I moved to Vietnam full-time over two years ago. And I’ve only visited the United States twice since then.
So, as a young man in his early 20’s, how do I afford staying in Asia long-term?
Easy, I keep a budget and stay fiscally responsible.
And, in this post, I’ll show you how to do the same.
Below, you’ll find my best tips to save money living abroad. These are all techniques I personally use, and they’ve allowed me to financially support myself for several years.
If you’re looking to permanently relocate to another country, this post is for you.
Best Ways To Save Money Living In Vietnam
There are lots of ways to cut down on lifestyle costs without suffering any negative backlash.
In fact, what I’m about to show you has personally saved me over $10,000 during the past 12-months. And it didn’t affect my quality of life at all!
These activities are all simple, and take mere seconds to implement. Yet they have an enormous benefit to your savings account and financial future. In fact, each of the five items is what makes the difference between surviving and living the good life.
You’ll see this in just a minute.
1. Cancel Any Expensive Subscriptions You Have Back Home
When you’re moving abroad, you don’t need any of the old services you used at home. Stuff like Netflix and Amazon Prime either don’t work in other countries, or aren’t worth continuing your enrollment in.
Case in point: as soon as I moved to Vietnam, I canceled the following services:
- Amazon Prime
- Kindle Unlimited
Canceling those four programs instantly saved me $510 per year. That’s a month of rent in Saigon.
2. Cook Your Own Meals (Or Buy Grocery Store Food)
(This Lunch Cost Less Than A Dollar)
Eating out is great. I love going to cafes and restaurants.
However, this gets very expensive very fast.
$5 for breakfast, $5 for lunch, and $5 for dinner tallies up to $450 a month. That’s $5,400 per year.
This may not sound like a lot of money, but its way more than you’d spend cooking your own meals. I’ll prove it to you.
Every day I eat the following:
- Breakfast – Scrambled eggs, toast, juice, fruit. Total cost, $1.50.
- Lunch – Large bowl of noodles with meat and veggies. Total cost $1.00.
- Dinner – Pork chops, rice, vegetables. Total cost $2.50.
That’s only $150 each month, or $1,800 a year.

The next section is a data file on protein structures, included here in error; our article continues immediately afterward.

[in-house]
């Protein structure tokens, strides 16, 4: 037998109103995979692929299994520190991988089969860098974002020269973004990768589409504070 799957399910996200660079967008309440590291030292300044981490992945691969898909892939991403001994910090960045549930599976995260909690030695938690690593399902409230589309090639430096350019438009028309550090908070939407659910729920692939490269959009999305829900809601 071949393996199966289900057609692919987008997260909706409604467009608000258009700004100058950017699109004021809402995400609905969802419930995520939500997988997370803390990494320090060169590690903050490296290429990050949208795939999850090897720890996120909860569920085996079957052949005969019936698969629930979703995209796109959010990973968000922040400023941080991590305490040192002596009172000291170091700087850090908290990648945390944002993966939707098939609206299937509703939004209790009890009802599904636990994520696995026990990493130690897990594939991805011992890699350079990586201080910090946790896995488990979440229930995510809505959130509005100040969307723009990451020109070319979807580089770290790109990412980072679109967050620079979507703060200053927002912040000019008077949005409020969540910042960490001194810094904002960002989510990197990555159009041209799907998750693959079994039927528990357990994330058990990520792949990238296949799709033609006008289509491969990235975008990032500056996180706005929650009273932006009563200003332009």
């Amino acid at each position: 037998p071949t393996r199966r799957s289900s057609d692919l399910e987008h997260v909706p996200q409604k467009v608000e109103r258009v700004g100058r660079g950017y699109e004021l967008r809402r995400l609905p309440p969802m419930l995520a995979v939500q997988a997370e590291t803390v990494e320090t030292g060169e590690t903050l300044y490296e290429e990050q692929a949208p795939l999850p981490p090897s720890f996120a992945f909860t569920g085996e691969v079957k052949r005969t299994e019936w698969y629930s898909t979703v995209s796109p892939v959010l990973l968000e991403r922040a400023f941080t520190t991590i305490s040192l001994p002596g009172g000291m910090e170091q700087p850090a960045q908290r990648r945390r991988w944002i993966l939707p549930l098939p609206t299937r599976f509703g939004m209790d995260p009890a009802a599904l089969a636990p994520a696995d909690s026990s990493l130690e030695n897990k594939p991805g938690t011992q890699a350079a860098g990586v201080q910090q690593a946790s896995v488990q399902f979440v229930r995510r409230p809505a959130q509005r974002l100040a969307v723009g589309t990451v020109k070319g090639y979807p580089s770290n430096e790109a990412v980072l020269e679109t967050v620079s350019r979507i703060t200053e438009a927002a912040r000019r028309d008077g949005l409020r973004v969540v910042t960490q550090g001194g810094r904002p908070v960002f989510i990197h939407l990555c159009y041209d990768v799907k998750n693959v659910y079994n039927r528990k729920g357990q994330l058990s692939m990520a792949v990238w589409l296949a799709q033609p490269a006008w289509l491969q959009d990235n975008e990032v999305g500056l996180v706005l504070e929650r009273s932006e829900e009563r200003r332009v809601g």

A pretty huge savings, especially since I’m eating bigger portions than I would at a restaurant.
3. Quit Drinking
Personally, I’ve never been a big drinker.
If I have five beers a year, I’d be surprised.
However, that’s not the case with most people. In fact, many folks who move to Asia actually start drinking more than they ever did back home.
I’ve known several people who moved to Asia, became alcoholics, and went broke. This is so common in some places (Thailand) that locals even joke about it. Don’t make this mistake! Instead, consider finding something more productive to do.
Personally, I fill my time with reading, writing, and working out.
If you’re bored and looking for something fun to do, I’d suggest the same. As Cormac McCarthy said:
“There is no such joy in the tavern as upon the road thereto.”
It’s a good quote to remember the next time you want to go drinking.
4. Make Your Own Coffee
Vietnam has the best coffee in the world. There are thousands of cafes here, each with their own signature brews.
I love it.
In fact, I like it so much I used to spend over $200 a month drinking coffee!
That’s pretty crazy, and I’ve since cut back. Now, I make my own at home. It costs $0.50 per week. Or, $2.00 each month.
If you’re a coffee junkie, I suggest doing the same. It’s a cheap way to enjoy your favorite beverage, and saves you thousands of dollars over the course of a year.
5. Get A Part-Time Job
(Passive Income Off My “Special Report” Business)
When you’re planning to move overseas, I suggest getting into this business.
However, there are plenty of other ways to make money as well.
One of my favorites is the “Special Reports” industry.
If you’ve never heard of it, allow me to explain.
Special reports are like eBooks, but much shorter. Usually only 10-15 pages in length. And they cover one very specific subject.
However, because of how specialized the subjects are, you can charge way more for them.
I’ve made a couple that sell for $7, $14.95, and $27.99. And each report only took about an hour or two to write. That’s a pretty good profit margin.
It puts an extra $170 or so into my bank account each week, all of which is passive income.
If you want to do the same thing, check out the Small Reports Fortune course by Jimmy D. Brown. It walks you through the entire product creation process, showing you how to quickly craft high-earning reports that your customers will gobble up.
Small Reports Fortune is a great way to supplement your income and support yourself while traveling. I highly encourage you to try it.
There are tons of great ways to save money while living abroad. Cooking your own meals, canceling needless subscription services (like Netflix), and not drinking are all excellent ways to stretch your budget.
Of course, these are all defensive tactics though. While they are effective, they’ll only protect your savings account, not grow it.
When you want to increase your income, you need to go on the offense.
This means starting a business (like freelance writing), or creating your own products to sell.
Doing this boosts your earnings and improves your finances. Giving you more money to use however you’d like.
P.S. Small Reports Fortune is the best product creation course I’ve ever taken. It’s a step-by-step guide to building your own information empire.